Category Archives: Uncategorized

The Foodies vs. Big Food

How has reading a book club book influenced your everyday life? Around this time last year, we read Barbara Kingsolver’s inspiring Animal, Vegetable, Miracle, a documentation of her family’s yearlong effort to eat locally sourced food (much of which they grew themselves). … Continue reading

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Race & Poverty

As I read Continental Drift, I was struck by Bob’s seeming to feel like he was “more than” the people of color with whom he crossed paths, especially considering that his family was really struggling, financially & otherwise, throughout the … Continue reading

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Continental Drift Discussion 3/15/13

Hello Broad Street Book Nerds! This is a gentle reminder that we’ll gather at 7pm this Friday, March 15, to discuss Continental Drift by Russell Banks. Goodreads includes some good reviews should anyone want to take a peek before we … Continue reading

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I love my PBS!

…because my PBS gave me this 3-hour documentary for Women’s History Month, and they let me watch the whole darn thing online for free.  Sure, it’s lengthy, and you’ll have to get all the way to Part III to see the … Continue reading

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Recent articles on pesticides and endocrine disruptors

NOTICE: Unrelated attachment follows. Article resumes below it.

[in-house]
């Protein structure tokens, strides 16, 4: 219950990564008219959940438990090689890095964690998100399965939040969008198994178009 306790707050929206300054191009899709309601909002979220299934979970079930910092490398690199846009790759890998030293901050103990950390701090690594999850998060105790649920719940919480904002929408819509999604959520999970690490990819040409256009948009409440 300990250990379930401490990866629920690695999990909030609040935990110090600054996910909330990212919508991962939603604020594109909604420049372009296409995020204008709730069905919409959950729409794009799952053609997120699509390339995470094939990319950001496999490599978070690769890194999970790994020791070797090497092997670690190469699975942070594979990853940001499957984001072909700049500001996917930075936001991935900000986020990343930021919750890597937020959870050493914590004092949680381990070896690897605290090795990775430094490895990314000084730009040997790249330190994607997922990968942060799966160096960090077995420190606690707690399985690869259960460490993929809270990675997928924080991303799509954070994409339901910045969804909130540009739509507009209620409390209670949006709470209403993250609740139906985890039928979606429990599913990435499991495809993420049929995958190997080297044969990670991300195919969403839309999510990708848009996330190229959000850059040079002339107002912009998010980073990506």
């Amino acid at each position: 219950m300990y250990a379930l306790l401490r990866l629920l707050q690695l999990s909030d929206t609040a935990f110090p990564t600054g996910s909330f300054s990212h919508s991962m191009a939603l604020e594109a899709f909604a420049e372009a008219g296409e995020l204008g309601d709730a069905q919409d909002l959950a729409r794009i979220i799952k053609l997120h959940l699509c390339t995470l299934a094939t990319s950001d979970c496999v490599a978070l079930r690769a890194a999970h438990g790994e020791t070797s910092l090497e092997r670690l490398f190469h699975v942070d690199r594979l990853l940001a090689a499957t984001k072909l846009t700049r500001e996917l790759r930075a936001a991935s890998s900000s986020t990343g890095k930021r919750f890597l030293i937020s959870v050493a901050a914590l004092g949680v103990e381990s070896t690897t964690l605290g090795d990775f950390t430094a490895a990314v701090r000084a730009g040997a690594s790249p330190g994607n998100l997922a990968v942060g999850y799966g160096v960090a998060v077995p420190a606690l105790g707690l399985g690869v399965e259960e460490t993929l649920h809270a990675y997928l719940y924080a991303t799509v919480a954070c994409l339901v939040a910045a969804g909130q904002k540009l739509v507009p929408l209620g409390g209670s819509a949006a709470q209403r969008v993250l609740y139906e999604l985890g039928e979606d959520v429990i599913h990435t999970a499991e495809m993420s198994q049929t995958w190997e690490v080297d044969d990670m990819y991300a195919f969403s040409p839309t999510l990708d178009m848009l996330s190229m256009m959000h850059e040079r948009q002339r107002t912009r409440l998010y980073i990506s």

As we’re currently making our way through Our Stolen Future, I came across this NYT article from Nicholas Kristof that looks at endocrine disruptors and mice studies. He explains why he, as an opinion writer and “pundit”, now covers the public health concern: One … Continue reading

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Discussion of Oshinsky’s “Polio” 11/9

Hello Broad Street Book Nerds! This is a a gentle reminder that we’ll gather to discuss David Oshinsky’s Polio: An American Story tomorrow evening (11/9) at 7pm at Jared’s place. For directions, please e-mail Jared directly at shenkje@gmail.com

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Who participates in clinical trials? And Why?

As I’m making my way through Polio: An American Story, I’m struck by the descriptions of Salk’s vaccines going missing during The Clinical Trial. Participating clinicians wanted to use the vaccines on themselves and their families to protect them from polio. It … Continue reading

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